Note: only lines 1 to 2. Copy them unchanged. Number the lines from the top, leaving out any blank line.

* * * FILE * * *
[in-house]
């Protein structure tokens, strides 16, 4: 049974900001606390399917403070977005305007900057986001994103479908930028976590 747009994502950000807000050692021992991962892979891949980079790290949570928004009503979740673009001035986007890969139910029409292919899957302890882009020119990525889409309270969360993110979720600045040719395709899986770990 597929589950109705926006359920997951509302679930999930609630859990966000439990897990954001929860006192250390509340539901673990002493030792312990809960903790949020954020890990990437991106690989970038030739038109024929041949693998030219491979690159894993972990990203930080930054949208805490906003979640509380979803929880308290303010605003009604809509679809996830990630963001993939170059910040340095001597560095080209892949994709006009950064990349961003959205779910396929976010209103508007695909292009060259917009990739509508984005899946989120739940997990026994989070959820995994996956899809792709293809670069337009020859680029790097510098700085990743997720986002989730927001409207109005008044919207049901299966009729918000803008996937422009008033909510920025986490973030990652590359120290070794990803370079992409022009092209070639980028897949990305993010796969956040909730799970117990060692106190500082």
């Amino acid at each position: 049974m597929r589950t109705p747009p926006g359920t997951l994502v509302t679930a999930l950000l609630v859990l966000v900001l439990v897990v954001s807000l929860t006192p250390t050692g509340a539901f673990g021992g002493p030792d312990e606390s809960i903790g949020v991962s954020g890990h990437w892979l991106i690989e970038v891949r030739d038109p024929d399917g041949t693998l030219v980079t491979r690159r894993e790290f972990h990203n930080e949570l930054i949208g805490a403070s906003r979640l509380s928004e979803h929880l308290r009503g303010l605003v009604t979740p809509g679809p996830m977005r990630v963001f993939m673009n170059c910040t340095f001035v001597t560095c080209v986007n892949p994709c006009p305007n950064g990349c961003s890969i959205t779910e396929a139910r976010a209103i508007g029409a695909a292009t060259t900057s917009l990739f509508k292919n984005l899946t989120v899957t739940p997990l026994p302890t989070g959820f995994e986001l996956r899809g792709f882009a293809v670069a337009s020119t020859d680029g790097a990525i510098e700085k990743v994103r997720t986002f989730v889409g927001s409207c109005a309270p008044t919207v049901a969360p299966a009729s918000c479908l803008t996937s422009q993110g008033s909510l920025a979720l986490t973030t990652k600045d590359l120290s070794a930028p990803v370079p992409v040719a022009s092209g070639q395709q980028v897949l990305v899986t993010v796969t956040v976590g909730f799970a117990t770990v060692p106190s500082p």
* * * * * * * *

[in-house]
């Protein structure tokens, strides 16, 4: 049974900001606390399917403070977005305007900057986001994103479908930028976590 747009994502950000807000050692021992991962892979891949980079790290949570928004009503979740673009001035986007890969139910029409292919899957302890882009020119990525889409309270969360993110979720600045040719395709899986770990 597929589950109705926006359920997951509302679930999930609630859990966000439990897990954001929860006192250390509340539901673990002493030792312990809960903790949020954020890990990437991106690989970038030739038109024929041949693998030219491979690159894993972990990203930080930054949208805490906003979640509380979803929880308290303010605003009604809509679809996830990630963001993939170059910040340095001597560095080209892949994709006009950064990349961003959205779910396929976010209103508007695909292009060259917009990739509508984005899946989120739940997990026994989070959820995994996956899809792709293809670069337009020859680029790097510098700085990743997720986002989730927001409207109005008044919207049901299966009729918000803008996937422009008033909510920025986490973030990652590359120290070794990803370079992409022009092209070639980028897949990305993010796969956040909730799970117990060692106190500082």